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August 25, 2019

Nielsen: Scuderia Corsa can’t be complacent

Nielsen: Scuderia Corsa can’t be complacent
Photo Credit To Gary Parravani/www.Xynamic.com

Scuderia Corsa cannot afford to rest on their laurels if they are to successfully defend their IMSA GTD title, according to Christina Nielsen.

The Dane and team-mate Alessandro Balzan gave Giacomo Mattioli’s outfit their second consecutive championship in 2016, after Townsend Bell and Bill Sweedler defeated Nielsen’s TRG Aston Martin the previous year.

Nielsen and Balzan will return this year at the wheel of Scuderia Corsa’s Ferrari 488 GT3, with factory aces Sam Bird and Matteo Cressoni completing the driver line-up at the 24 Hours of Daytona.

However, with the GTD field swelling to 27 entries for the season-opener, Nielsen warned that Scuderia Corsa cannot rely on their past efforts to stay ahead of the competition.

“It’s a new season, so we start from scratch – we can’t rely on what we did last year,” she told Racing.GT. “We know we need to step it up a notch, I don’t think the competition has ever been as high as it is this year.

“One thing that I’m really looking forward to is I’m back with the same team, so there’s not this learning curve of getting to know people like there was last year and we can go back into the rhythm. The team is on point, we know what we are doing and what we are up against.

“Several people came to me and said ‘why are you starting from P4 at Petit Le Mans when you have a championship to win, you just have to complete the three hours so why not start from pitlane?’ I just said, ‘because we didn’t come here to not race, we came here to race’ and we’re going to treat it the exact same way at Daytona.”

As the first female champion since Grand-Am and the American Le Mans Series were unified in 2014, Nielsen experienced huge media scrutiny last year, but while much of the pressure from the outside has since lifted, she is determined not to let standards slip before a potential graduation to the GTLM class next year.

“I don’t think it’s pressure from the outside, its pressure that I put on myself, the personal goals that I have that I want to achieve throughout the year – that’s the pressure that I’m under the most,” she said.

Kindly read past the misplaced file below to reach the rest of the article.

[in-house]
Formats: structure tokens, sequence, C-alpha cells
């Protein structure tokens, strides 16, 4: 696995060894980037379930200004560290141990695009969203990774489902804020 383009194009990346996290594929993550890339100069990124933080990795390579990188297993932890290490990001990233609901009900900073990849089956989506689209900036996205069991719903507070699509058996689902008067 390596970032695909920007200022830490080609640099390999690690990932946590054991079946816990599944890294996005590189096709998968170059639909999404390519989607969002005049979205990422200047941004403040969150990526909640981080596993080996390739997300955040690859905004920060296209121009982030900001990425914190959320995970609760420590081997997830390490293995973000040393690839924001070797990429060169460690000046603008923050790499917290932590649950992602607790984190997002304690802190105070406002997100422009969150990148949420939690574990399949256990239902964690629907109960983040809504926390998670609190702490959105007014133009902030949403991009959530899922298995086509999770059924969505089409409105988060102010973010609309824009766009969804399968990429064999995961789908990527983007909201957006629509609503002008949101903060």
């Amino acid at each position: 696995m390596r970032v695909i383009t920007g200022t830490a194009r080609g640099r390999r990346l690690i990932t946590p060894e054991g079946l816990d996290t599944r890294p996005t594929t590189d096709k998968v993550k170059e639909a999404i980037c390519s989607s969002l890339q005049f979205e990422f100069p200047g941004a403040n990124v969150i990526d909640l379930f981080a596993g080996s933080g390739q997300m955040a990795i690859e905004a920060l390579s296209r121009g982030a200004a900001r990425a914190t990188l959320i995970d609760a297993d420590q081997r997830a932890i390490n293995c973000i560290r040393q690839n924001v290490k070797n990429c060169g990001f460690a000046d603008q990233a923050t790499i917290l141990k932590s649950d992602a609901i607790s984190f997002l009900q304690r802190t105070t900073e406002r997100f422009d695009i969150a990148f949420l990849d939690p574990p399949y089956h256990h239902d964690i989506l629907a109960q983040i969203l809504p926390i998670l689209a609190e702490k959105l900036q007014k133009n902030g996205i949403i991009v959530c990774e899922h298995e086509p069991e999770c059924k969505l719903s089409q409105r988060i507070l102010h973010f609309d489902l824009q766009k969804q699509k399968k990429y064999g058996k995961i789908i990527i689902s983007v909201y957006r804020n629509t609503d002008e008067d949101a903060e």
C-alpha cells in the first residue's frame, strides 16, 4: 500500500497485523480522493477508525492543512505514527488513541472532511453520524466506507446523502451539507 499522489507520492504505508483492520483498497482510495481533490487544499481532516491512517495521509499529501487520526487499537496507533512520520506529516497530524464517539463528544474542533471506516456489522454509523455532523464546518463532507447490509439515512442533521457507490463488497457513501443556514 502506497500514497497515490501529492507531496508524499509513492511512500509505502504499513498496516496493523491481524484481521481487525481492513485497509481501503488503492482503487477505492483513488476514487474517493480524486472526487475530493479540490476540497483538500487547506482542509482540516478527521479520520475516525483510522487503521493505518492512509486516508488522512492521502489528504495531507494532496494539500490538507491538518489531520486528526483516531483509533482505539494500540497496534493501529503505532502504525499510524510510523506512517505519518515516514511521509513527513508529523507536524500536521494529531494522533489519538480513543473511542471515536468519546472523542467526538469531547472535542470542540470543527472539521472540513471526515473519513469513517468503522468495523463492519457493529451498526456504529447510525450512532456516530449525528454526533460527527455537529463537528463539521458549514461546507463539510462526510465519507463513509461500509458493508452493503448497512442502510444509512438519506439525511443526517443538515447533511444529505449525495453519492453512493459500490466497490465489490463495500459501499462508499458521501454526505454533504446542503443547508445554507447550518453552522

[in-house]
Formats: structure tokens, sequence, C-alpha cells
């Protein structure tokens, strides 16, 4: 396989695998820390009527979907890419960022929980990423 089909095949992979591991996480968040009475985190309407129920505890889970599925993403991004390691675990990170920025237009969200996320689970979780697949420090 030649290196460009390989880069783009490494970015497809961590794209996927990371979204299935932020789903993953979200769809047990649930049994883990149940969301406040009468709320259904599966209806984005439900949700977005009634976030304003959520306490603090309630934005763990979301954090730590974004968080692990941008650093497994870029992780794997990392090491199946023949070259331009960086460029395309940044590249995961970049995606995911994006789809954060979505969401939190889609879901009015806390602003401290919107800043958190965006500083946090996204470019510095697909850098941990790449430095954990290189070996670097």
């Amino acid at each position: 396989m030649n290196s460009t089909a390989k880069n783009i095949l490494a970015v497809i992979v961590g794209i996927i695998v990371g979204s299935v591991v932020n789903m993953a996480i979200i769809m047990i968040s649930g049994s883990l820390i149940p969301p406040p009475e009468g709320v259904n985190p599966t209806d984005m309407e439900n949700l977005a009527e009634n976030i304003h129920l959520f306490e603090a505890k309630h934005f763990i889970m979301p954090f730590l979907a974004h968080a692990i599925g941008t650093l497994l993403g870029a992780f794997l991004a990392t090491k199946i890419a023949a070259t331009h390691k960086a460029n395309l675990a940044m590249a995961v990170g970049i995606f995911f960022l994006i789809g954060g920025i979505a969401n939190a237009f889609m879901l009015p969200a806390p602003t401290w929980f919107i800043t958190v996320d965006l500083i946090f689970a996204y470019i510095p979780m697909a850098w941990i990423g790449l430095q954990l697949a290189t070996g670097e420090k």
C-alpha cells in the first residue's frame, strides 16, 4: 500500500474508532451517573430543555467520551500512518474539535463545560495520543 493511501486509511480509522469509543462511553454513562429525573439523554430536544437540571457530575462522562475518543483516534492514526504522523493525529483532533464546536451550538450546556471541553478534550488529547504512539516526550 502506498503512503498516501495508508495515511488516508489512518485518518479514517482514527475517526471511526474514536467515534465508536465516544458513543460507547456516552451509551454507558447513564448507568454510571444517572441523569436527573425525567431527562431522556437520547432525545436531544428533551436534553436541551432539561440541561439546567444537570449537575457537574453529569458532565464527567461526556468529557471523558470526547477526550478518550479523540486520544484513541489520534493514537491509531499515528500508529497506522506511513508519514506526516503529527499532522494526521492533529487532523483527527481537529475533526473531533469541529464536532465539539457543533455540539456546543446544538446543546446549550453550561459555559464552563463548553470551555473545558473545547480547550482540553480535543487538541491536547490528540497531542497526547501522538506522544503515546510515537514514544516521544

“I know people are watching, so there’s always some level of pressure. 2015 especially was where I really felt it, because we were really close to winning the championship. It was a pressure I was not used to, because nobody at the beginning of the season considered us as a contender, but we proved them wrong.

“A lot of people say ‘they only won it because they had a good BOP’ and all of those sort of excuses that everyone has, but the way I look at it, no matter what BOP they gave us, we still kicked ass and we still got to go on the podium when we were down 10 km/h on the straights. I’m proud to be with the guys that I’m with, Giacomo has put together an amazing team and they do an amazing job.”

As usual, Daytona will be step into the unknown on the BOP-front, with new Japanese cars from Acura and Lexus, as well as Mercedes-AMG joining the grid for the first time.

Nielsen’s Ferrari 488 will also be taking to the banking for the first time, having only arrived in time for Sebring last year, but despite complaining of a lack of straightline speed at the Roar, she is optimistic that the team will be a factor.

“We’ve never driven the 488 in a 24 hour race or at Daytona, we had the 458 last year, so we’re sort of in the same boat [as the new teams],” she said. “But Ferrari has built an amazing car, it was proven to be strong last year and I don’t see why it shouldn’t be strong [at Daytona] as well. We’ve done a lot of kilometres on the car and I don’t see why it shouldn’t last 24 hours.

“The team is always very focused on making a good race car and that’s what I think we’ve got at the moment, so I feel like it’s going to be fine-tuning. We’ve got some top speed that we’re missing, but it’s not something I want to focus too much on because I it’s not something I can do anything about. I can just push the power to full and then if the car doesn’t go faster down the straight then it doesn’t go faster!

“I’m looking forward to it, it’s just great to be back with the guys, we have so much fun together.”

About The Author

James Newbold

James Newbold is Racing.GT's Editor. He graduated from a politics degree at the University of East Anglia in 2015, which should help him navigate through the political minefield that is GT racing. He likes Marmite on toast and Oreo cookies. Speaks Spanish, but only when no one is looking.